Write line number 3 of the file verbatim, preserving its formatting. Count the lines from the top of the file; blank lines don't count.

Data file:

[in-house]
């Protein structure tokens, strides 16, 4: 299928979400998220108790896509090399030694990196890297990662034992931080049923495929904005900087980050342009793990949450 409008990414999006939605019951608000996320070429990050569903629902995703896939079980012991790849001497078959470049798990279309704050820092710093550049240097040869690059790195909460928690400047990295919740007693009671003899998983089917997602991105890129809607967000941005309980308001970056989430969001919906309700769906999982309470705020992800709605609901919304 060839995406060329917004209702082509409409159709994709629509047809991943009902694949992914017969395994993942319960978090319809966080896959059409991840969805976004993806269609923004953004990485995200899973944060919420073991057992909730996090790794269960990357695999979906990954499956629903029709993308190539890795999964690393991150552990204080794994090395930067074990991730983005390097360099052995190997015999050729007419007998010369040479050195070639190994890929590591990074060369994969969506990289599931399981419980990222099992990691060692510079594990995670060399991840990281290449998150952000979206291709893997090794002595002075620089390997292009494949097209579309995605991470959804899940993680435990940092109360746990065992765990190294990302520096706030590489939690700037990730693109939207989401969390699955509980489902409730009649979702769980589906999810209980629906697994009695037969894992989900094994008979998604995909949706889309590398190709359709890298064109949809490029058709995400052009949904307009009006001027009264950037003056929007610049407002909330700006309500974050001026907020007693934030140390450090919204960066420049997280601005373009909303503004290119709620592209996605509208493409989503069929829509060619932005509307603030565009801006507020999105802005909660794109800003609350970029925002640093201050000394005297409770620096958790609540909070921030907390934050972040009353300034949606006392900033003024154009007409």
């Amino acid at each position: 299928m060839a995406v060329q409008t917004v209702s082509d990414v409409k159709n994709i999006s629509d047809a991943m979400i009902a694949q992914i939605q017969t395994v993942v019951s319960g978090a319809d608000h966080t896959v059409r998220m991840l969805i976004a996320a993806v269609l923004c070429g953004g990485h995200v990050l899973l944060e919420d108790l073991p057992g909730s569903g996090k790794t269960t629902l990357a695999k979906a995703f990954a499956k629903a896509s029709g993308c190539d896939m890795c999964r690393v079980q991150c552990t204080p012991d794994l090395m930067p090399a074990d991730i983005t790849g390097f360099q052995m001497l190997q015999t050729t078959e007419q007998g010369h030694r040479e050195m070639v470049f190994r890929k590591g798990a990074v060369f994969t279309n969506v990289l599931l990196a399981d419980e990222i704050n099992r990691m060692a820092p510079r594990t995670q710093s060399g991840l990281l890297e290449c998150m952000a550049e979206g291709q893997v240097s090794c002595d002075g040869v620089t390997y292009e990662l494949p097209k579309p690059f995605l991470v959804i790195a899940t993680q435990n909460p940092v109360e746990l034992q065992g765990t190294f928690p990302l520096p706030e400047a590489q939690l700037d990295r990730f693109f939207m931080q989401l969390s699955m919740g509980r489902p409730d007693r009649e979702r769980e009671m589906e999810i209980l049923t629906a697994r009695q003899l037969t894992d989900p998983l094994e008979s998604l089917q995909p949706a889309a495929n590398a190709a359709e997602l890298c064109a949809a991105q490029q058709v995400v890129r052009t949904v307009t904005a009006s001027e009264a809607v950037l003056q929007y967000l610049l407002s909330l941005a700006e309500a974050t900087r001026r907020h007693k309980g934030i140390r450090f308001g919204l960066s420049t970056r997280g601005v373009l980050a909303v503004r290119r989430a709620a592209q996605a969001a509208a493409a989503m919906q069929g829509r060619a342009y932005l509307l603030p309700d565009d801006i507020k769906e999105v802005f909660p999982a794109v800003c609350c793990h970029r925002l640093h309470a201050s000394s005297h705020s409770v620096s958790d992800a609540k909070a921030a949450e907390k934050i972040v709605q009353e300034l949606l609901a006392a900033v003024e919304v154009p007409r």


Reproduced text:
């Amino acid at each position: 299928m060839a995406v060329q409008t917004v209702s082509d990414v409409k159709n994709i999006s629509d047809a991943m979400i009902a694949q992914i939605q017969t395994v993942v019951s319960g978090a319809d608000h966080t896959v059409r998220m991840l969805i976004a996320a993806v269609l923004c070429g953004g990485h995200v990050l899973l944060e919420d108790l073991p057992g909730s569903g996090k790794t269960t629902l990357a695999k979906a995703f990954a499956k629903a896509s029709g993308c190539d896939m890795c999964r690393v079980q991150c552990t204080p012991d794994l090395m930067p090399a074990d991730i983005t790849g390097f360099q052995m001497l190997q015999t050729t078959e007419q007998g010369h030694r040479e050195m070639v470049f190994r890929k590591g798990a990074v060369f994969t279309n969506v990289l599931l990196a399981d419980e990222i704050n099992r990691m060692a820092p510079r594990t995670q710093s060399g991840l990281l890297e290449c998150m952000a550049e979206g291709q893997v240097s090794c002595d002075g040869v620089t390997y292009e990662l494949p097209k579309p690059f995605l991470v959804i790195a899940t993680q435990n909460p940092v109360e746990l034992q065992g765990t190294f928690p990302l520096p706030e400047a590489q939690l700037d990295r990730f693109f939207m931080q989401l969390s699955m919740g509980r489902p409730d007693r009649e979702r769980e009671m589906e999810i209980l049923t629906a697994r009695q003899l037969t894992d989900p998983l094994e008979s998604l089917q995909p949706a889309a495929n590398a190709a359709e997602l890298c064109a949809a991105q490029q058709v995400v890129r052009t949904v307009t904005a009006s001027e009264a809607v950037l003056q929007y967000l610049l407002s909330l941005a700006e309500a974050t900087r001026r907020h007693k309980g934030i140390r450090f308001g919204l960066s420049t970056r997280g601005v373009l980050a909303v503004r290119r989430a709620a592209q996605a969001a509208a493409a989503m919906q069929g829509r060619a342009y932005l509307l603030p309700d565009d801006i507020k769906e999105v802005f909660p999982a794109v800003c609350c793990h970029r925002l640093h309470a201050s000394s005297h705020s409770v620096s958790d992800a609540k909070a921030a949450e907390k934050i972040v709605q009353e300034l949606l609901a006392a900033v003024e919304v154009p007409r």